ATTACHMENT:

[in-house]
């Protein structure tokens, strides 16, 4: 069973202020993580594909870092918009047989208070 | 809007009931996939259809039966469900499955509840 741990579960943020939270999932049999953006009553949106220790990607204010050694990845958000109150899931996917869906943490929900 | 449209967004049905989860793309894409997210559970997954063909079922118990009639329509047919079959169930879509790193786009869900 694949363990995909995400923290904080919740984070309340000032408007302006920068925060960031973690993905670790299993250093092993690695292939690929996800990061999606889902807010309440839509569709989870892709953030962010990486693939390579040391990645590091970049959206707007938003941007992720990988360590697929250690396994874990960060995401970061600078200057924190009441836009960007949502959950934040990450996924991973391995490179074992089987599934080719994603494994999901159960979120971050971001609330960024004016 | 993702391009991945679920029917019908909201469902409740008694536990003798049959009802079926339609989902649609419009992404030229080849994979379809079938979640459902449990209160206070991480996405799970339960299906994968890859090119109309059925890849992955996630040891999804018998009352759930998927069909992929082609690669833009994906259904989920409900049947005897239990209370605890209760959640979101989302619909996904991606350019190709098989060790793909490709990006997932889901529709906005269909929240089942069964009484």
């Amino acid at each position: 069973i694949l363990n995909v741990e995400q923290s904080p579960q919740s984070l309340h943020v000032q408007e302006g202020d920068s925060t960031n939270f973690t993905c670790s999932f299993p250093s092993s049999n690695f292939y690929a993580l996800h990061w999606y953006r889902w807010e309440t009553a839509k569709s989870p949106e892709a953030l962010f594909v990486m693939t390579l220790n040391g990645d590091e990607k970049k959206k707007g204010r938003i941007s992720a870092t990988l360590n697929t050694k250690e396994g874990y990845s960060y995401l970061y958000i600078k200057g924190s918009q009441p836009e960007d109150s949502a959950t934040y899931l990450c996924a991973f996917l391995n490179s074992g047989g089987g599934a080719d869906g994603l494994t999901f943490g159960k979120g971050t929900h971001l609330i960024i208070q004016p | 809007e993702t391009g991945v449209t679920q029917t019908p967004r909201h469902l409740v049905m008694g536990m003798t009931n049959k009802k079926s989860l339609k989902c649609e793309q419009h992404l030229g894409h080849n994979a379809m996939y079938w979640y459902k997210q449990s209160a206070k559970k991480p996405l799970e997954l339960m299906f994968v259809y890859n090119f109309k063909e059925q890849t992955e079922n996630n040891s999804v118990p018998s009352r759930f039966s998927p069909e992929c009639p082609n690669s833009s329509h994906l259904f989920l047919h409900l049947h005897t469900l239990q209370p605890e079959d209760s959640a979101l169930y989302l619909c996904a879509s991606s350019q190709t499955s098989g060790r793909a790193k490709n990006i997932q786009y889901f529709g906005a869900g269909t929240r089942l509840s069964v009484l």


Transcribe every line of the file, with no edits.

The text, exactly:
[in-house]
């Protein structure tokens, strides 16, 4: 069973202020993580594909870092918009047989208070 | 809007009931996939259809039966469900499955509840 741990579960943020939270999932049999953006009553949106220790990607204010050694990845958000109150899931996917869906943490929900 | 449209967004049905989860793309894409997210559970997954063909079922118990009639329509047919079959169930879509790193786009869900 694949363990995909995400923290904080919740984070309340000032408007302006920068925060960031973690993905670790299993250093092993690695292939690929996800990061999606889902807010309440839509569709989870892709953030962010990486693939390579040391990645590091970049959206707007938003941007992720990988360590697929250690396994874990960060995401970061600078200057924190009441836009960007949502959950934040990450996924991973391995490179074992089987599934080719994603494994999901159960979120971050971001609330960024004016 | 993702391009991945679920029917019908909201469902409740008694536990003798049959009802079926339609989902649609419009992404030229080849994979379809079938979640459902449990209160206070991480996405799970339960299906994968890859090119109309059925890849992955996630040891999804018998009352759930998927069909992929082609690669833009994906259904989920409900049947005897239990209370605890209760959640979101989302619909996904991606350019190709098989060790793909490709990006997932889901529709906005269909929240089942069964009484």
């Amino acid at each position: 069973i694949l363990n995909v741990e995400q923290s904080p579960q919740s984070l309340h943020v000032q408007e302006g202020d920068s925060t960031n939270f973690t993905c670790s999932f299993p250093s092993s049999n690695f292939y690929a993580l996800h990061w999606y953006r889902w807010e309440t009553a839509k569709s989870p949106e892709a953030l962010f594909v990486m693939t390579l220790n040391g990645d590091e990607k970049k959206k707007g204010r938003i941007s992720a870092t990988l360590n697929t050694k250690e396994g874990y990845s960060y995401l970061y958000i600078k200057g924190s918009q009441p836009e960007d109150s949502a959950t934040y899931l990450c996924a991973f996917l391995n490179s074992g047989g089987g599934a080719d869906g994603l494994t999901f943490g159960k979120g971050t929900h971001l609330i960024i208070q004016p | 809007e993702t391009g991945v449209t679920q029917t019908p967004r909201h469902l409740v049905m008694g536990m003798t009931n049959k009802k079926s989860l339609k989902c649609e793309q419009h992404l030229g894409h080849n994979a379809m996939y079938w979640y459902k997210q449990s209160a206070k559970k991480p996405l799970e997954l339960m299906f994968v259809y890859n090119f109309k063909e059925q890849t992955e079922n996630n040891s999804v118990p018998s009352r759930f039966s998927p069909e992929c009639p082609n690669s833009s329509h994906l259904f989920l047919h409900l049947h005897t469900l239990q209370p605890e079959d209760s959640a979101l169930y989302l619909c996904a879509s991606s350019q190709t499955s098989g060790r793909a790193k490709n990006i997932q786009y889901f529709g906005a869900g269909t929240r089942l509840s069964v009484l």